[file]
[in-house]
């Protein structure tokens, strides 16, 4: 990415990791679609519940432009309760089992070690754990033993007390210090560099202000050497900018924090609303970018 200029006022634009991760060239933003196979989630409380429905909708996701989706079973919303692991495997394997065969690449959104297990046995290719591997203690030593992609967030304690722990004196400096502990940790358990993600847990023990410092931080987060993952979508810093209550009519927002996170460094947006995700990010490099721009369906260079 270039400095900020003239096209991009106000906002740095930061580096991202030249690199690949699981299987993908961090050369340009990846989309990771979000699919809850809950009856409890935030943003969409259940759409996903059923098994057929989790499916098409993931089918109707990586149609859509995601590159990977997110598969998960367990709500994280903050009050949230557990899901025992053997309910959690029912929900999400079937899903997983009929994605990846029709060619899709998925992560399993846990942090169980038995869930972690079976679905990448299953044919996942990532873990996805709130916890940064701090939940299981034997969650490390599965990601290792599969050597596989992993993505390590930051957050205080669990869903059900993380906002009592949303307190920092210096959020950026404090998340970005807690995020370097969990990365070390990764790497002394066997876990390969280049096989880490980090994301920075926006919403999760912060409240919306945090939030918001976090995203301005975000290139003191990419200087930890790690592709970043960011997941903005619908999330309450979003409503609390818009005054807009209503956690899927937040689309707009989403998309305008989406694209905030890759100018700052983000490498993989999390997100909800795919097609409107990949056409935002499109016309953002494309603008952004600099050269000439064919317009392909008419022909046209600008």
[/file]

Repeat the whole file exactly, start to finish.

[in-house]
């Protein structure tokens, strides 16, 4: 990415990791679609519940432009309760089992070690754990033993007390210090560099202000050497900018924090609303970018 200029006022634009991760060239933003196979989630409380429905909708996701989706079973919303692991495997394997065969690449959104297990046995290719591997203690030593992609967030304690722990004196400096502990940790358990993600847990023990410092931080987060993952979508810093209550009519927002996170460094947006995700990010490099721009369906260079 270039400095900020003239096209991009106000906002740095930061580096991202030249690199690949699981299987993908961090050369340009990846989309990771979000699919809850809950009856409890935030943003969409259940759409996903059923098994057929989790499916098409993931089918109707990586149609859509995601590159990977997110598969998960367990709500994280903050009050949230557990899901025992053997309910959690029912929900999400079937899903997983009929994605990846029709060619899709998925992560399993846990942090169980038995869930972690079976679905990448299953044919996942990532873990996805709130916890940064701090939940299981034997969650490390599965990601290792599969050597596989992993993505390590930051957050205080669990869903059900993380906002009592949303307190920092210096959020950026404090998340970005807690995020370097969990990365070390990764790497002394066997876990390969280049096989880490980090994301920075926006919403999760912060409240919306945090939030918001976090995203301005975000290139003191990419200087930890790690592709970043960011997941903005619908999330309450979003409503609390818009005054807009209503956690899927937040689309707009989403998309305008989406694209905030890759100018700052983000490498993989999390997100909800795919097609409107990949056409935002499109016309953002494309603008952004600099050269000439064919317009392909008419022909046209600008």